Easiest way for Indian Startups to get angel funding!
NEN Online, an encyclopedia for new and future entrepreneurs, recently announced their tie-up with IAN. Indian Angel Network (IAN) is a unique concept which brings together highly successful entrepreneurs and CEOs from India and around the world who are interested in investing in start up / early stage ventures which have the potential of creating disproportionate value. The partnership was formed to connect Indian startups with angel investors.Together, NEN and IAN will connect Indian Startups to Angel investors through joint events and pitch sessions, and facilitate the investment submission process.
Apart from funding, the Network also provides mentoring, strategic thought leadership and leverages the Members’ networks for the investee companies.
Areas of Angel Funding
Currently the partnership is looking to do angel funding in following sectors.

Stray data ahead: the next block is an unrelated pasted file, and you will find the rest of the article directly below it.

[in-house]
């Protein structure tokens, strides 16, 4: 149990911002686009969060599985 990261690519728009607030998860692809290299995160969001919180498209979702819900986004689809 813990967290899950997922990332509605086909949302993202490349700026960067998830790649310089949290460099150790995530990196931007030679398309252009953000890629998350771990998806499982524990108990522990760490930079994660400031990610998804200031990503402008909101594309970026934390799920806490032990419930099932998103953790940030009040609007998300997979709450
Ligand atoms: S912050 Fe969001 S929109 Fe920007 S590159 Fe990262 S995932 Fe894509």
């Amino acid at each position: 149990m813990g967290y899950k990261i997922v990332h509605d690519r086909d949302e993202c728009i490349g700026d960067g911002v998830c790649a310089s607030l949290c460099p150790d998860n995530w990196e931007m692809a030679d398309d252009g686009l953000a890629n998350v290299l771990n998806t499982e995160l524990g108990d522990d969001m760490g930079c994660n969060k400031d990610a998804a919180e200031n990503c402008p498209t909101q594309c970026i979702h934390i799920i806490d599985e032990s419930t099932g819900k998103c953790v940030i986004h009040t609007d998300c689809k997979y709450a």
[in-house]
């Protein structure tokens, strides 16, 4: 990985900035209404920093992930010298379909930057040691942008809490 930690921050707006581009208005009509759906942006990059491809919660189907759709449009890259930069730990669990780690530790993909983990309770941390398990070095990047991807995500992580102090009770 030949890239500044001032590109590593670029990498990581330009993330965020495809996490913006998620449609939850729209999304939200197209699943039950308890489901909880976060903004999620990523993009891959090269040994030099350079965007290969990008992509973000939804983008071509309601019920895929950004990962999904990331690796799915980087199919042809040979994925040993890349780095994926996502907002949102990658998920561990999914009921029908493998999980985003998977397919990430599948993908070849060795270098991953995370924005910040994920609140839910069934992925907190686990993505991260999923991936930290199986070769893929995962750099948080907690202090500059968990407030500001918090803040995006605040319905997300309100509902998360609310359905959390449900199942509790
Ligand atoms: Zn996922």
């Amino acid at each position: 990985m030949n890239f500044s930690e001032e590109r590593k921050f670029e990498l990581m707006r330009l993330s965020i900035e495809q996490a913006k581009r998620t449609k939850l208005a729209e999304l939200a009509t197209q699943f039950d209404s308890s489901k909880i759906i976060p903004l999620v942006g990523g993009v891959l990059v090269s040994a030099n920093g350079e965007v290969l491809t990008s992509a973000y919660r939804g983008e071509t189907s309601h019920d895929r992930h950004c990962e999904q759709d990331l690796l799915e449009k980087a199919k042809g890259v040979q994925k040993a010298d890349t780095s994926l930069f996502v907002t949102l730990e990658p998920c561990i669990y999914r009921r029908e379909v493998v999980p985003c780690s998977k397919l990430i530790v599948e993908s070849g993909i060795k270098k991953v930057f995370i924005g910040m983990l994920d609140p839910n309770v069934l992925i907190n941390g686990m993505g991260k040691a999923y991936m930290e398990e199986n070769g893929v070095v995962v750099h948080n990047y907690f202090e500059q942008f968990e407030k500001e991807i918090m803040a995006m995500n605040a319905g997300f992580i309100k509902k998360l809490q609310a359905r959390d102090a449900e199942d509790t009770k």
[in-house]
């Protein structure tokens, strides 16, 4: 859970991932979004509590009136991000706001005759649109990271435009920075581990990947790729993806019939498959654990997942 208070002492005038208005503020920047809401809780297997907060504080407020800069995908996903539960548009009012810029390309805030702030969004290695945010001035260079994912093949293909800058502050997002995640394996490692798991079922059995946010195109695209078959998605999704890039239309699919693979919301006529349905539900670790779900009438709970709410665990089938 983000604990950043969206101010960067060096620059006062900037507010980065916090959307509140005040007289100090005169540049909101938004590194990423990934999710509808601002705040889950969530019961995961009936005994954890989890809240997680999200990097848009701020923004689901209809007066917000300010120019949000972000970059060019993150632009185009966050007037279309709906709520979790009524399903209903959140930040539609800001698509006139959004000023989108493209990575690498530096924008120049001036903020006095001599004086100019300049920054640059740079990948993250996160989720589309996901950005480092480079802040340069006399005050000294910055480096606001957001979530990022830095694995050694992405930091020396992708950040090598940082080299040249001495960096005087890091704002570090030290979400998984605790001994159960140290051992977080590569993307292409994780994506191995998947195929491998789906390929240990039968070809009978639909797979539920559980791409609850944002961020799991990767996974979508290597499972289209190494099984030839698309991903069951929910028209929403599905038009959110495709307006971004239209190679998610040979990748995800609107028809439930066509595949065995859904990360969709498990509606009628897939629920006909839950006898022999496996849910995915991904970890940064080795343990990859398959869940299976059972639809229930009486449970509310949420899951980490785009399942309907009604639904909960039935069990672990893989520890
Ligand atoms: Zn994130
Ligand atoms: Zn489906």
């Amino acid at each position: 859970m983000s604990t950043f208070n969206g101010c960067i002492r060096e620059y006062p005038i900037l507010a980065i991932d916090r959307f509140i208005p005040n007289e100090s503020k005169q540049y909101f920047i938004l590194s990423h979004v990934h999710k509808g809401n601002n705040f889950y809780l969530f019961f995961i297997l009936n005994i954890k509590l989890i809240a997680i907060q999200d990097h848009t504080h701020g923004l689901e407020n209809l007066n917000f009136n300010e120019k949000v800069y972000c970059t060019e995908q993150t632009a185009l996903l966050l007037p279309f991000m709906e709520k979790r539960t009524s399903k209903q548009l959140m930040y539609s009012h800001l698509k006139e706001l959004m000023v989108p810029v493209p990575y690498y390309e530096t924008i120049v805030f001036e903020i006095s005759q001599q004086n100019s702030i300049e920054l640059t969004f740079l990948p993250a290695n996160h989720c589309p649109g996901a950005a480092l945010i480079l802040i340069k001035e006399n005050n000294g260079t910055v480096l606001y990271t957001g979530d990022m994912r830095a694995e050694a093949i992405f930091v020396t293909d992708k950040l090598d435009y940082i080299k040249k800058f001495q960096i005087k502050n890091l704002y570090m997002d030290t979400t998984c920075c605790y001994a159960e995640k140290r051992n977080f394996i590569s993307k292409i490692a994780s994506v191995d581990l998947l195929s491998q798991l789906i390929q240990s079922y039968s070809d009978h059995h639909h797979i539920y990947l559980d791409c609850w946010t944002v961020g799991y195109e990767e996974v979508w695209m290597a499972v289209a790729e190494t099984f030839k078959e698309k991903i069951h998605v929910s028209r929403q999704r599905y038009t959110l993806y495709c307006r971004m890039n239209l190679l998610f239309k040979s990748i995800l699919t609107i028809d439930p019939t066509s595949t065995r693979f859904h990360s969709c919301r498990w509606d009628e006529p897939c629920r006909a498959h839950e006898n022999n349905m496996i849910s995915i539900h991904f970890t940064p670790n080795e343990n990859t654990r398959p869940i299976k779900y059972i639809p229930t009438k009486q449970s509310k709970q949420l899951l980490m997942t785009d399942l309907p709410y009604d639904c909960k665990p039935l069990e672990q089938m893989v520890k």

- IT Products & services and Internet space
- Biotech & Pharma
- Media and Entertainment
- Telecom and embedded domain startups
Angel Funding Size
The Network looks at investing from about USD 100,000 to 1 million, and exiting over a 3 to 5 year period through a strategic sale. The Network may consider investments over a million dollars but is only likely to do so through syndication.
Angel Funding Criteria
The Network is likely to fund startups that have
- High Barrier to entry into market
- Complimentary management team
- Scalable Business
- Startups having innovative and unique product and service or process, either in concept or implementation stage
Process for Angel Funding
Startups looking for angel funding can directly apply online. They will have to first download the guidelines in the template below to prepare the business plan:
Elevator pitch template (please download and fill out the template)
The startups will have to then write a business plan in not more than 2 pages along with a 3-4 slide presentation covering various aspect of startup business.
Submit your plan & presentation online
Also Read: Indian startups find angel funding elusive